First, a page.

Delivery service  A few weeks ago Amazon announced a new program offering incentive payments to anyone willing to start an independent delivery business that will take packages from local Amazon sorting centers to customers, driving Amazon branded vans and wearing Amazon uniforms. The next step will be an expansion of the service to pickups from Amazon’s third party sellers. Again, it will be consistent for Amazon to start developing its own delivery business by making itself the first customer – but UPS and FedEx live in constant fear that Amazon will expand that to a generally available Amazon shipping service, relegating the other services to leftovers and holiday overflow.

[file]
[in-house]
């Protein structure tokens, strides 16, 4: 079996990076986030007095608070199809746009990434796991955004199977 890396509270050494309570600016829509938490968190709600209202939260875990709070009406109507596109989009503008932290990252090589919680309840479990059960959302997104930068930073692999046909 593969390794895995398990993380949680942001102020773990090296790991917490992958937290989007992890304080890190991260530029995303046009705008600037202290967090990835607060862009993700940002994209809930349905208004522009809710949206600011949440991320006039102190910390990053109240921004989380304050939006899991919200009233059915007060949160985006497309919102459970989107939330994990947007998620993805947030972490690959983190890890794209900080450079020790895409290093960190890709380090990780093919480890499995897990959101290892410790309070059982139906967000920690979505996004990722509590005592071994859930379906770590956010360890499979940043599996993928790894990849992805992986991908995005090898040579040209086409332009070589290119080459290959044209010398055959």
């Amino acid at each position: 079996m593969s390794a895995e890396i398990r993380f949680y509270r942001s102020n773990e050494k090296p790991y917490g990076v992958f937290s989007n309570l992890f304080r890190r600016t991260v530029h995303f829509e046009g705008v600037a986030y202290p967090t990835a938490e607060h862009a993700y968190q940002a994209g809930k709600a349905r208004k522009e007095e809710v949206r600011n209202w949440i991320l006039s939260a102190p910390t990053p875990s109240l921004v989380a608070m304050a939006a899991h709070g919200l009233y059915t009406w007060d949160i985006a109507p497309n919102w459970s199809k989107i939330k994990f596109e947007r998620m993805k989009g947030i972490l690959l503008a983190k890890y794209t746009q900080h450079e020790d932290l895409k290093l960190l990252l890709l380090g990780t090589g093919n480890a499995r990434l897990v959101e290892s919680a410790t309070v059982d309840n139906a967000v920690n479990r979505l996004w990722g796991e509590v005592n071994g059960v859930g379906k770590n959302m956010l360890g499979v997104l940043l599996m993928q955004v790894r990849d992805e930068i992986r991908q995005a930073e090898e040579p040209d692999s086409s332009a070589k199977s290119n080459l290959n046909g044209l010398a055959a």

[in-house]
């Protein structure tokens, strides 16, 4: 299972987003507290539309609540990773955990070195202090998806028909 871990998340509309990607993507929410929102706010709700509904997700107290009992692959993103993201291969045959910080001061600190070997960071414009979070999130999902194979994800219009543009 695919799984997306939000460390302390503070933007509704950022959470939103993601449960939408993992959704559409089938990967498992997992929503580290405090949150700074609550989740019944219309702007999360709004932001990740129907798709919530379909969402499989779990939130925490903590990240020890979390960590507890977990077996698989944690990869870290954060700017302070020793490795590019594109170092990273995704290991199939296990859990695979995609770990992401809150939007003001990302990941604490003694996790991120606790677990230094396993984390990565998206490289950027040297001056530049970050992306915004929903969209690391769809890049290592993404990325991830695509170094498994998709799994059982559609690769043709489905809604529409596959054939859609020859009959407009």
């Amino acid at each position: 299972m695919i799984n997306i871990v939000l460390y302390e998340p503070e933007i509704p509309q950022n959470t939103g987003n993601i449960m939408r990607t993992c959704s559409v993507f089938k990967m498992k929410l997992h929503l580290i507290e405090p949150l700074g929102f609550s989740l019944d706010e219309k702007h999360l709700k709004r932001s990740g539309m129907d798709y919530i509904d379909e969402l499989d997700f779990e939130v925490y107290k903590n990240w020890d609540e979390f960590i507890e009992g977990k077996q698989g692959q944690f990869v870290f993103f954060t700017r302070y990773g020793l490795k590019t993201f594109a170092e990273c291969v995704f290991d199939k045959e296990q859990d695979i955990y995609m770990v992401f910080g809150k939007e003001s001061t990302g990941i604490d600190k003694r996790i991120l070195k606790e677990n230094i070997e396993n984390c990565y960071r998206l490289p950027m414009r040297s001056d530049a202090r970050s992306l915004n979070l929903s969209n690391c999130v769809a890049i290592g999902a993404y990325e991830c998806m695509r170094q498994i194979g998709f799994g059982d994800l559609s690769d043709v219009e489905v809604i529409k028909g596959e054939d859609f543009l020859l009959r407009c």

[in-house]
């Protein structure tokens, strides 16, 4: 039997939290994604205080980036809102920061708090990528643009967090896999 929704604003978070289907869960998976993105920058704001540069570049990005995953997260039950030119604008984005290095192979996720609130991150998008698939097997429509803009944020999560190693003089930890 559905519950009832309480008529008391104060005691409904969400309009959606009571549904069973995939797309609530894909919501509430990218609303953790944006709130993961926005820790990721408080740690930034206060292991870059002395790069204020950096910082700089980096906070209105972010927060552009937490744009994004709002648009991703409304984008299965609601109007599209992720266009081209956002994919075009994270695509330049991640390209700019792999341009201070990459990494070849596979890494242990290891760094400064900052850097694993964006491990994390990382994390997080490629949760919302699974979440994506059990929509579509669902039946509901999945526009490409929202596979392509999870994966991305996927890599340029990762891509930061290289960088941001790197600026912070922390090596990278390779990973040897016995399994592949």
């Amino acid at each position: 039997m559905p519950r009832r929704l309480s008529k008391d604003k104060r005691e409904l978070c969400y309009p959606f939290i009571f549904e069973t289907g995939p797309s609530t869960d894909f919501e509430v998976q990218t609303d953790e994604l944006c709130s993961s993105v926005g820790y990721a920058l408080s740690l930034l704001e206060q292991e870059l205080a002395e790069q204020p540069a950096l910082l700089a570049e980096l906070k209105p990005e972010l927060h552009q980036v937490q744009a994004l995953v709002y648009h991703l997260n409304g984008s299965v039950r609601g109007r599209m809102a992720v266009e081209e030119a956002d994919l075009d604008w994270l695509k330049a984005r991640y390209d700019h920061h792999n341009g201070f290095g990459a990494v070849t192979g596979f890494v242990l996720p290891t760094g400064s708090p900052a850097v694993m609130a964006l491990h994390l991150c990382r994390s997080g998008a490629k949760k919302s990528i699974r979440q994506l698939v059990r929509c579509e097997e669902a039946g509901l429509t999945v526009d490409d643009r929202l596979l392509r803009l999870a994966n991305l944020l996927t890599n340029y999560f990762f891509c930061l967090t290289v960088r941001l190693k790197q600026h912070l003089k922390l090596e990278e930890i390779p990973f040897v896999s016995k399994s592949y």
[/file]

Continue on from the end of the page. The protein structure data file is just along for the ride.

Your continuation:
Amazon’s ecosystem is broader in scope and a bit harder to pin down than the walled gardens run by Apple and Google. Amazon says it is customer-centric. At some level every person, business, and government in the world is a “customer.” Amazon intends to serve all of them, and with luck, take a fee out of every transaction among them. It’s an impressive vision.